7 Garrett: Abstract Algebra 385 Thus, which is also D(C), as just shown. D(C ) = σ(π) c π(1),1... c n,π(n) /// (Multiplicativity) For two square matrices A, B with entries a ij and b ij and product C = AB with entries c ij, we have D(AB) = D(A) D(B) Proof: The j th column C j of the product C is the linear combination A 1 b 1,j A n b n,j of the columns A 1,..., A n of A. Thus, from above, D(AB) = D(C) = σ(π) b π(1),1... b π(n),1 D(A) π And we know that the sum is D(B). /// If two rows of a matrix are identical, then its erminant is 0. Proof: Taking transpose leaves the erminant alone, and a matrix with two identical columns has erminant 0. /// Cramer s Rule Let A be an n-by-n matrix with j th column A j. Let b be a column vector with i th entry b i. Let x be a column vector with i th entry x i. Let A (l) be the matrix obtained from A by replacing the j th column A j by b. Then a solution x to an equation Ax = b is given by if D(A) 0. x l = D(A(l) ) D(A) Proof: This follows directly from the alternating multilinear nature of erminants. First, the equation Ax = b can be rewritten as an expression of b as a linear combination of the columns of A, namely b = x 1 A 1 + x 2 A x n A n Then D(A (l) ) = D(..., A l 1, j x j A j, A l+1,...) = j x j D(..., A l 1, A j, A l+1,...) = x l D(..., A l 1, A l, A l+1,...) = x l D(A) since the erminant is 0 whenever two columns are identical, that is, unless l = j. /// [3.0.3] Remark: In fact, this proof of Cramer s Rule does a little more than verify the formula. First, even if D(A) = 0, still D(A (l) ) = x l D(A)

8 386 Determinants I Second, for D(A) 0, the computation actually shows that the solution x is unique (since any solutions x l s satisfy the indicated relation). An n-by-n matrix is invertible if and only if its erminant is non-zero. Proof: If A has an inverse A 1, then from A A 1 = 1 n and the multiplicativity of erminants, D(A) D(A 1 ) = D(1 n ) = 1 so D(A) 0. On the other hand, suppose D(A) 0. Let e i be the i th standard basis element of k n, as a column vector. For each j = 1,..., n Cramer s Rule gives us a solution b j to the equation Let B be the matrix whose j th column is b j. Then A b j = e j AB = 1 n To prove that also BA = 1 n we proceed a little indirectly. Let T M be the endomorphism of k n given by a matrix M. Then T A T B = T AB = T 1n = id k n Thus, T A is surjective. Since dim ImT A + dim ker T A = n necessarily T A is also injective, so is an isomorphism of k n. In particular, a right inverse is a left inverse, so also T BA = T B T A = id k n The only matrix that gives the identity map on k n is 1 n, so BA = 1 n. Thus, A is invertible. /// [3.0.4] Remark: All the above discussion assumes existence of erminants. 4. Existence The standard ad hoc argument for existence is ugly, and we won t write it out. If one must a way to proceed is to check directly by induction on size that an expansion by minors along any row or column meets the requirements for a erminant function. Then invoke uniqueness. This argument might be considered acceptable, but, in fact, it is much less illuminating than the use above of the key idea of multilinearity to prove properties of erminants before we re sure they exist. With hindsight, the capacity to talk about a erminant function D(A) which is linear as a function of each column (and is alternating) is very effective in proving properties of erminants. That is, without the notion of linearity a derivation of properties of erminants is much clumsier. This is why high-school treatments (and 200-year-old treatments) are awkward. By contrast, we need a more sophisticated viewpoint than basic linear algebra in order to give a conceptual reason for the existence of erminants. Rather than muddle through expansion by minors, we will wait until we have developed the exterior algebra that makes this straightforward. Exercises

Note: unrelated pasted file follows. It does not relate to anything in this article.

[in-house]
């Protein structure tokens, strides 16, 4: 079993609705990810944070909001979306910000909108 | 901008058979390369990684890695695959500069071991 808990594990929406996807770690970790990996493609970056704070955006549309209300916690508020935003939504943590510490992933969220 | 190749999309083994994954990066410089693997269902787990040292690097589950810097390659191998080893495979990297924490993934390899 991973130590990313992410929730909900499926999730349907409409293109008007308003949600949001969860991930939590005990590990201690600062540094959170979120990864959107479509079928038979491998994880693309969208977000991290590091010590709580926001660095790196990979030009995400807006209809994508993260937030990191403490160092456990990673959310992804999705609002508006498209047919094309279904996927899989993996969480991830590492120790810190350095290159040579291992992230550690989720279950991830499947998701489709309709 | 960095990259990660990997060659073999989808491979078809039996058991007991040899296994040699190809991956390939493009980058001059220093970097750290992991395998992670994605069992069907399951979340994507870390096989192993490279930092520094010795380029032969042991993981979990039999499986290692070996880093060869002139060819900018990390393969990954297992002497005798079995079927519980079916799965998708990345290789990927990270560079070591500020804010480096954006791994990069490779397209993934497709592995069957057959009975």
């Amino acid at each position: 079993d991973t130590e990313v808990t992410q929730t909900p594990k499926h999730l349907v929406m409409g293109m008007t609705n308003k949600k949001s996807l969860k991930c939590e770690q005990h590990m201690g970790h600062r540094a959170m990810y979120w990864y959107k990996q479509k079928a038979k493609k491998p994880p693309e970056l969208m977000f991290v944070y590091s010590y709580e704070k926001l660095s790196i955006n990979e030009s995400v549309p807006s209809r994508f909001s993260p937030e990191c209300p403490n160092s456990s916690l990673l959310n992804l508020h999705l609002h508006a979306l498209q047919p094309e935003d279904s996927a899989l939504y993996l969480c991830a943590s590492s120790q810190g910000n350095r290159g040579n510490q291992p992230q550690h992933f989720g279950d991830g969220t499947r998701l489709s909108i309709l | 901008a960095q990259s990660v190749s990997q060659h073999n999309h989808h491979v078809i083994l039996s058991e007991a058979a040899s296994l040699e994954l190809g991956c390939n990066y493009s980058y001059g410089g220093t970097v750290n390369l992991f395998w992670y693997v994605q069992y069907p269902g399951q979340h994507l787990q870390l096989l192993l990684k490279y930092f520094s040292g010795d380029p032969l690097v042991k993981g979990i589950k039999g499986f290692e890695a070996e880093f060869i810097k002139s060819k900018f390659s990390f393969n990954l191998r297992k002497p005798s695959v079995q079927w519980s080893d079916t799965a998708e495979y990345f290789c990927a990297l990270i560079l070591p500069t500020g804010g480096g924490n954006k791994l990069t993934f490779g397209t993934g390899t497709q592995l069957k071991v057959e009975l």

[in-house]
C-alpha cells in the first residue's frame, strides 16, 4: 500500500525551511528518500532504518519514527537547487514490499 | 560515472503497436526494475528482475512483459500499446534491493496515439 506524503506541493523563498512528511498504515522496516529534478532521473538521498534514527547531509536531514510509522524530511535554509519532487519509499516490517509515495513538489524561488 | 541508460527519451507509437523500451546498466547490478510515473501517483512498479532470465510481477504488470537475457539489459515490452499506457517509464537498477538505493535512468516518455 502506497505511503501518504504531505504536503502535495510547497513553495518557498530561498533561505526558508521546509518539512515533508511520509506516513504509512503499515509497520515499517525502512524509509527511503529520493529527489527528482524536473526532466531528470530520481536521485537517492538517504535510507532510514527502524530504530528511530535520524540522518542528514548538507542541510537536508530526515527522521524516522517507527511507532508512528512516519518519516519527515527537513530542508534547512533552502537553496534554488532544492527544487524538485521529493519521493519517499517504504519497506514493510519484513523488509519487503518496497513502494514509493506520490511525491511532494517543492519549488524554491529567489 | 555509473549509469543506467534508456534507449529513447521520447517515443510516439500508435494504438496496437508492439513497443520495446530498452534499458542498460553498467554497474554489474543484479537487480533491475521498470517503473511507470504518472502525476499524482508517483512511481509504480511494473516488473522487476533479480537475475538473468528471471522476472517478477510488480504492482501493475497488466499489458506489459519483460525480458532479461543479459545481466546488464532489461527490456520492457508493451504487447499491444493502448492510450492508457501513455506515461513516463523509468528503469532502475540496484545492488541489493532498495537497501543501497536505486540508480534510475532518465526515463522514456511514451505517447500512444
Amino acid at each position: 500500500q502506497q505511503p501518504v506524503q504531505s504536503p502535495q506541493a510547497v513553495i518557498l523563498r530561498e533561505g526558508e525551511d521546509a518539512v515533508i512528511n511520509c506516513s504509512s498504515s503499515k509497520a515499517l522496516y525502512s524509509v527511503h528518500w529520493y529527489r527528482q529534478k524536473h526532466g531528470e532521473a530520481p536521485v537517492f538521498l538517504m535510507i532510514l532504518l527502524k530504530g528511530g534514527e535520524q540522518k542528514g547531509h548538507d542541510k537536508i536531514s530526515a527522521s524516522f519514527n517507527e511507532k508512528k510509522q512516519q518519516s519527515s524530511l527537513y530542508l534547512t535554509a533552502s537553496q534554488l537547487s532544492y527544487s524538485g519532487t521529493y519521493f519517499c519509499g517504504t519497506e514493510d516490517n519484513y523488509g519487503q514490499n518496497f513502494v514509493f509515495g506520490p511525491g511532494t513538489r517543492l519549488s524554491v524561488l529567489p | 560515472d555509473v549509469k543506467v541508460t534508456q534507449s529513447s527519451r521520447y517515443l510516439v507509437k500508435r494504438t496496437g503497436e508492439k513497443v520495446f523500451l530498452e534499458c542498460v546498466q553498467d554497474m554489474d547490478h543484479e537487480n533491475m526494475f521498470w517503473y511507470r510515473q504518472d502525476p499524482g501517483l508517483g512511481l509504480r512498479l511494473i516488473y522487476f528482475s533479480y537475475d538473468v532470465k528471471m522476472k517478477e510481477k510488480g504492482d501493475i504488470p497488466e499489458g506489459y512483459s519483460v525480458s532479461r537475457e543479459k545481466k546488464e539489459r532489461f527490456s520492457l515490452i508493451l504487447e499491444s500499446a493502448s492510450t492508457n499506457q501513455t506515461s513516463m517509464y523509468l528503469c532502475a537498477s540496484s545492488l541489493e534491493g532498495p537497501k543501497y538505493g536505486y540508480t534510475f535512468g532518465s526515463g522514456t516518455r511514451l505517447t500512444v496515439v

9 Garrett: Abstract Algebra [4.0.1] Prove the expansion by minors formula for erminants, namely, for an n-by-n matrix A with entries a ij, letting A ij be the matrix obtained by deleting the i th row and j th column, for any fixed row index i, A = ( 1) i n j=1 ( 1) j a ij A ij and symmetrically for expansion along a column. (Hint: Prove that this formula is linear in each row/column, and invoke the uniqueness of erminants.) 26.[4.0.2] From just the most basic properties of erminants of matrices, show that the erminant of an upper-triangular matrix is the product of its diagonal entries. That is, show that a 11 a 12 a a 1n 0 a 22 a a 2n 0 0 a = a 11a 22 a a nn a nn 26.[4.0.3] Show that erminants respect block decompositions, at least to the extent that A B 0 D where A is an m-by-n matrix, B is m-by-n, and D is n-by-n. = A D 26.[4.0.4] By an example, show that it is not always the case that for blocks A, B, C, D. A B = A D B C C D 26.[4.0.5] Let x 1,..., x n and y 1,..., y n be two orthonormal bases in a real inner-product space. Let M be the matrix whose ij th entry is M ij = x i, y j Show that M = [4.0.6] For real numbers a, b, c, d, prove that a b = (area of parallelogram spanned by (a, b) and (c, d)) c d 26.[4.0.7] For real vectors v i = (x i, y i, z i ) with i = 1, 2, 3, show that x 1 y 1 z 1 x 2 y 2 z 2 = (volume of parallelogram spanned by v 1, v 2, v 3 ) x 3 y 3 z 3